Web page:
Wow. It’s been a long time since I saw such a collection of misinformation in one place. Let’s go through a few of the more risible inaccuracies, shall we?
1) “Wiki” and “Wikipedia” are not synonymous. A wiki is a technology, like email. Wikipedia is one wiki. There are hundreds of thousands of others.
2) “If downloaders found “safe” alternative routes to ripped-off stuff, huge numbers would descend down those narrower highways. It would be as if the residents of Springfield were offered free beer on certain roads.”
This displays a degree of ignorance about how the Internet works so profound that I don’t even know where to begin.
3) “Where is this freedom they’re all talking about, if they can pull the plug on their service when they can’t get what they want for free?”
Total non sequitur. What is this even supposed to mean?
3) “One had widespread support within the creative economy”
First, the MPAA, RIAA, et al don’t have a monopoly on creativity. Second, inserting yourself between the the talent and the money isn’t “creative”. It’s parasitism. Sorry.
4) “the Open Rights Movement (ORM) – as the loosely affiliated group of internet activists and online corporate interests who backed the Wiki blackout style themselves”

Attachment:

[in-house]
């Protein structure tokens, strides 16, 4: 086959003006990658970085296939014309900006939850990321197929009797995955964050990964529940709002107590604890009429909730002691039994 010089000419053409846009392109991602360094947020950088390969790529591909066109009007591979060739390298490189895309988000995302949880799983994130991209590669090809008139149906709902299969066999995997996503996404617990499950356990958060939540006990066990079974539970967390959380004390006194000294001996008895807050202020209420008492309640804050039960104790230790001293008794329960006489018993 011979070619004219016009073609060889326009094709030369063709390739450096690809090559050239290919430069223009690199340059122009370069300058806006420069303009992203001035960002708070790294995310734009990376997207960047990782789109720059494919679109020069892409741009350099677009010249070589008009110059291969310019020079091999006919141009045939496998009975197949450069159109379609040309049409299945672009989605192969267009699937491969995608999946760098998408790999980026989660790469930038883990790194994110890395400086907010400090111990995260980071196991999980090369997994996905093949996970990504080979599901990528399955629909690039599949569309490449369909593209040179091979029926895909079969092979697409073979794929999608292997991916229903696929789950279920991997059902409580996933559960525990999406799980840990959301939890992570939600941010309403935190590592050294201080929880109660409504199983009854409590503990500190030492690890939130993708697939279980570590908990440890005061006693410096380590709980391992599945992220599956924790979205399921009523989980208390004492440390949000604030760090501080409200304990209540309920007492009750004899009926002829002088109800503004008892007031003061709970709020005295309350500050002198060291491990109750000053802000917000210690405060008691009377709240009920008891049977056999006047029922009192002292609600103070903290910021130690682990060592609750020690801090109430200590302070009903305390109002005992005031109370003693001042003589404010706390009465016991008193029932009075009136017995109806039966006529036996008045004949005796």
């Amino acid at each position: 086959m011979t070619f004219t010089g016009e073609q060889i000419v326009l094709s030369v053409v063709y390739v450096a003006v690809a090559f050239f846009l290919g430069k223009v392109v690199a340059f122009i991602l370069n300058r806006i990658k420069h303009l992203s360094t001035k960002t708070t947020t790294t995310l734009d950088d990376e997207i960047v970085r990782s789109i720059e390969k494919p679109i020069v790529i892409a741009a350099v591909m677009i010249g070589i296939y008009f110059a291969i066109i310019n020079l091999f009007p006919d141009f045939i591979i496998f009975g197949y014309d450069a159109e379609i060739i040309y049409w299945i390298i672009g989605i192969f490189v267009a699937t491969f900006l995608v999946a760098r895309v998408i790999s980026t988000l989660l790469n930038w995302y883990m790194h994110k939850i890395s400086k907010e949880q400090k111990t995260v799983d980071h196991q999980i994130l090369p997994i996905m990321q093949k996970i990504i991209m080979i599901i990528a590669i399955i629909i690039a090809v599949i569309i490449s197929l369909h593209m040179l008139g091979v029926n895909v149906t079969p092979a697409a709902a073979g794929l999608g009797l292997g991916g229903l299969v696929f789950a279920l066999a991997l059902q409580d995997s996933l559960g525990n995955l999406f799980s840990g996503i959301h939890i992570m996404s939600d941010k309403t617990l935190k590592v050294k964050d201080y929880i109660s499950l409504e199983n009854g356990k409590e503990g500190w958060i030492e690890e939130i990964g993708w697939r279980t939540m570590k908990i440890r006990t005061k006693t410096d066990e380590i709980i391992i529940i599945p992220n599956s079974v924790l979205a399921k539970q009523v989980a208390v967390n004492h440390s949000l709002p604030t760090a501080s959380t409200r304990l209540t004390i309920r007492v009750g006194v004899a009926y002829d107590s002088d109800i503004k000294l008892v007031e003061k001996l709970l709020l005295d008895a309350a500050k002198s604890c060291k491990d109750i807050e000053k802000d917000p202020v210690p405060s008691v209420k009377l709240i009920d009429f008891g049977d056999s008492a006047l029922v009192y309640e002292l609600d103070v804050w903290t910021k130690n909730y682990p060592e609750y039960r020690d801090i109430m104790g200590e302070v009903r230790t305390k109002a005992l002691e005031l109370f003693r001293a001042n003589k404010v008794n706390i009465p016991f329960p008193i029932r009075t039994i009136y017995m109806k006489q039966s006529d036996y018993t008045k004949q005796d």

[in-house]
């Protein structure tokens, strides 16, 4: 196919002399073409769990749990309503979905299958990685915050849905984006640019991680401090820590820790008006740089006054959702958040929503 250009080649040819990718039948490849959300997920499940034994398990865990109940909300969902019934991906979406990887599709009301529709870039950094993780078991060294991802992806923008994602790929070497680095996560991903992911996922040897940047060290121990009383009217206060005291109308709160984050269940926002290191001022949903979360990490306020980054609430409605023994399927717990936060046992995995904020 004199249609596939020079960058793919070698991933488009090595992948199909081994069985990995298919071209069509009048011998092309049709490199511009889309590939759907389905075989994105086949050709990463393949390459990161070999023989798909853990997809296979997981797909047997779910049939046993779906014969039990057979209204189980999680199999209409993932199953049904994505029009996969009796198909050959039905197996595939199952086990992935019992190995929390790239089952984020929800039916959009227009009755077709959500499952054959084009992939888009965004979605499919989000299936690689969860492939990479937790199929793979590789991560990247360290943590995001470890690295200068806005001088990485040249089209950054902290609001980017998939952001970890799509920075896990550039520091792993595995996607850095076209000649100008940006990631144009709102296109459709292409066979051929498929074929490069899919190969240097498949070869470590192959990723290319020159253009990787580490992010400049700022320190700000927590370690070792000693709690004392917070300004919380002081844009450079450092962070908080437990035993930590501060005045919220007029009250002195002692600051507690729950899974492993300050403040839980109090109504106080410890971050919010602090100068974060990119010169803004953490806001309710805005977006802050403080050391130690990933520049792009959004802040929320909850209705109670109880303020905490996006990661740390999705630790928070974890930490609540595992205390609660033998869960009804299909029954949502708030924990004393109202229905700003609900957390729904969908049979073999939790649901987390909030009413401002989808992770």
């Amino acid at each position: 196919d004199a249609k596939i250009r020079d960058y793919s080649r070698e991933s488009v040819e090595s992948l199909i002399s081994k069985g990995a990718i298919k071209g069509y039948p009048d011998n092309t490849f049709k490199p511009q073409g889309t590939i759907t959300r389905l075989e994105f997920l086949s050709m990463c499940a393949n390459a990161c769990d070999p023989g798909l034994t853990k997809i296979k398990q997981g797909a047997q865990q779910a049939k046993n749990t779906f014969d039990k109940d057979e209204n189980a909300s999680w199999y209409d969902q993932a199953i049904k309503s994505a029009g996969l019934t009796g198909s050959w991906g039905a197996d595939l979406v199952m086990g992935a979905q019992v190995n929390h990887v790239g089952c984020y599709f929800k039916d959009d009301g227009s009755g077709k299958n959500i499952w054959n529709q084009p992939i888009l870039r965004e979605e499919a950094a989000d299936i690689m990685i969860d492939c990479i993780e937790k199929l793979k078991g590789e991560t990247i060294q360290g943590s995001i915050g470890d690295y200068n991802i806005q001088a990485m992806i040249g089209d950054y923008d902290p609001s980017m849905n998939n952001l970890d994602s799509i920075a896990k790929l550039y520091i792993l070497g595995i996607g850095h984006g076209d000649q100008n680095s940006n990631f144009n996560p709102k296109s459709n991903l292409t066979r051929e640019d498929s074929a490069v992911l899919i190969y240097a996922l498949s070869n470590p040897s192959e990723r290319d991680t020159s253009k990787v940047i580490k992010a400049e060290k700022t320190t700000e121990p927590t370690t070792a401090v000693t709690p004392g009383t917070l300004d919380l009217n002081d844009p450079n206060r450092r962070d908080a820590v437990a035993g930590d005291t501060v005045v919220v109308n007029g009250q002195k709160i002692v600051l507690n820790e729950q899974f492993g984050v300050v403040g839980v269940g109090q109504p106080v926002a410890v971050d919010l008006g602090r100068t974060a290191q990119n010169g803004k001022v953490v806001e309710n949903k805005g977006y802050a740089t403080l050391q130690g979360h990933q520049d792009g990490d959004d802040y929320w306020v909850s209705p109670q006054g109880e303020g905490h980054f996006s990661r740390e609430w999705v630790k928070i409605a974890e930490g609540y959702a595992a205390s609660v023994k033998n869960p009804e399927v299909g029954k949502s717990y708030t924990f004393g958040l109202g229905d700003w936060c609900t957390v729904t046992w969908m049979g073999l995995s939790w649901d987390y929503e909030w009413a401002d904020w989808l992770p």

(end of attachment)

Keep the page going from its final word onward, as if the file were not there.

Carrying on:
I find no evidence of any of these groups or individuals “styling themselves” the “Open Rights Movement”, and barely any mention of the term. Google turns up only 18 hits for “Open Rights Movement”, none of which appear to be from backers of the Wikipedia blackout.
5) “the myth that traditional creative businesses – film companies, book publishers and record company executives – are the greedy exploiters in this market.”
Oh, no. They’re not greedy exploiters. They just suck up 90% or more of the revenue. A GREEDY exploiter would take what, 95%?
6) “It was the active and vocal campaigns of writers in the 19th Century that established copyright in the first place.”
In fact, copyright was first established by the Statute of Anne, which was enacted in 1710. Hint: 1710 was not in the Nineteenth Century.